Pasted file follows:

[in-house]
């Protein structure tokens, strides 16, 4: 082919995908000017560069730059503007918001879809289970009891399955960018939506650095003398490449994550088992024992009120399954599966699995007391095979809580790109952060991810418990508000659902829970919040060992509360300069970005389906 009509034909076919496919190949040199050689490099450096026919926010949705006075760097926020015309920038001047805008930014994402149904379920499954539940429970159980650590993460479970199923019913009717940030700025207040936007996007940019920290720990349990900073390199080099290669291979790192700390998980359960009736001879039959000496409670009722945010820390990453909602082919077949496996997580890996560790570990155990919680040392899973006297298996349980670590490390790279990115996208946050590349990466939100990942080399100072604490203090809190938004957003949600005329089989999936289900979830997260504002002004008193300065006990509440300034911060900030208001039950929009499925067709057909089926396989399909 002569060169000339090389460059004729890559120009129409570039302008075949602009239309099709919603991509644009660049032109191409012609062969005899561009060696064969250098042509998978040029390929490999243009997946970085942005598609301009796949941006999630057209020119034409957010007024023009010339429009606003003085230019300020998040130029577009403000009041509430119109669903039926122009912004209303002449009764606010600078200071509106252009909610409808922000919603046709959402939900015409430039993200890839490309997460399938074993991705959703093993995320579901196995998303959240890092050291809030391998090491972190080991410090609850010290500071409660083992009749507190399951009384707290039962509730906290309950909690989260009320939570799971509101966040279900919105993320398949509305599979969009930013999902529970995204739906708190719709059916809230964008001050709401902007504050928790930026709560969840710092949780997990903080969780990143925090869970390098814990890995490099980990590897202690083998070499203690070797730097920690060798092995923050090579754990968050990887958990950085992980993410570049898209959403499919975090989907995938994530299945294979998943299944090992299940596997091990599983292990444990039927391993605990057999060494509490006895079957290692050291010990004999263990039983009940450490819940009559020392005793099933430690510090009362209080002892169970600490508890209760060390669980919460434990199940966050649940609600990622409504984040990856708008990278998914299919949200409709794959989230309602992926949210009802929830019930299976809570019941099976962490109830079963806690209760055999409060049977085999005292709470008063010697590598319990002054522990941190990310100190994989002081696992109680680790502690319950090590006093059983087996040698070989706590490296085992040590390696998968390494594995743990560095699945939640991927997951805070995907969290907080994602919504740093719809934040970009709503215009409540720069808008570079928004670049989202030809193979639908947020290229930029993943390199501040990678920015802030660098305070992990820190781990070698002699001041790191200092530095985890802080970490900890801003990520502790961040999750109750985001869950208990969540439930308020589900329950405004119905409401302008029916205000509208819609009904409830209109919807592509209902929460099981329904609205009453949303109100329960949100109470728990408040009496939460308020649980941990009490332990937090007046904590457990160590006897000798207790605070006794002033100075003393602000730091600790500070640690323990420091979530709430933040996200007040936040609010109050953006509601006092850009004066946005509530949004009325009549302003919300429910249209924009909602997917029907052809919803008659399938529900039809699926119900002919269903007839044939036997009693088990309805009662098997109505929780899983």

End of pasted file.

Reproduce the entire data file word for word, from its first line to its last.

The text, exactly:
[in-house]
């Protein structure tokens, strides 16, 4: 082919995908000017560069730059503007918001879809289970009891399955960018939506650095003398490449994550088992024992009120399954599966699995007391095979809580790109952060991810418990508000659902829970919040060992509360300069970005389906 009509034909076919496919190949040199050689490099450096026919926010949705006075760097926020015309920038001047805008930014994402149904379920499954539940429970159980650590993460479970199923019913009717940030700025207040936007996007940019920290720990349990900073390199080099290669291979790192700390998980359960009736001879039959000496409670009722945010820390990453909602082919077949496996997580890996560790570990155990919680040392899973006297298996349980670590490390790279990115996208946050590349990466939100990942080399100072604490203090809190938004957003949600005329089989999936289900979830997260504002002004008193300065006990509440300034911060900030208001039950929009499925067709057909089926396989399909 002569060169000339090389460059004729890559120009129409570039302008075949602009239309099709919603991509644009660049032109191409012609062969005899561009060696064969250098042509998978040029390929490999243009997946970085942005598609301009796949941006999630057209020119034409957010007024023009010339429009606003003085230019300020998040130029577009403000009041509430119109669903039926122009912004209303002449009764606010600078200071509106252009909610409808922000919603046709959402939900015409430039993200890839490309997460399938074993991705959703093993995320579901196995998303959240890092050291809030391998090491972190080991410090609850010290500071409660083992009749507190399951009384707290039962509730906290309950909690989260009320939570799971509101966040279900919105993320398949509305599979969009930013999902529970995204739906708190719709059916809230964008001050709401902007504050928790930026709560969840710092949780997990903080969780990143925090869970390098814990890995490099980990590897202690083998070499203690070797730097920690060798092995923050090579754990968050990887958990950085992980993410570049898209959403499919975090989907995938994530299945294979998943299944090992299940596997091990599983292990444990039927391993605990057999060494509490006895079957290692050291010990004999263990039983009940450490819940009559020392005793099933430690510090009362209080002892169970600490508890209760060390669980919460434990199940966050649940609600990622409504984040990856708008990278998914299919949200409709794959989230309602992926949210009802929830019930299976809570019941099976962490109830079963806690209760055999409060049977085999005292709470008063010697590598319990002054522990941190990310100190994989002081696992109680680790502690319950090590006093059983087996040698070989706590490296085992040590390696998968390494594995743990560095699945939640991927997951805070995907969290907080994602919504740093719809934040970009709503215009409540720069808008570079928004670049989202030809193979639908947020290229930029993943390199501040990678920015802030660098305070992990820190781990070698002699001041790191200092530095985890802080970490900890801003990520502790961040999750109750985001869950208990969540439930308020589900329950405004119905409401302008029916205000509208819609009904409830209109919807592509209902929460099981329904609205009453949303109100329960949100109470728990408040009496939460308020649980941990009490332990937090007046904590457990160590006897000798207790605070006794002033100075003393602000730091600790500070640690323990420091979530709430933040996200007040936040609010109050953006509601006092850009004066946005509530949004009325009549302003919300429910249209924009909602997917029907052809919803008659399938529900039809699926119900002919269903007839044939036997009693088990309805009662098997109505929780899983």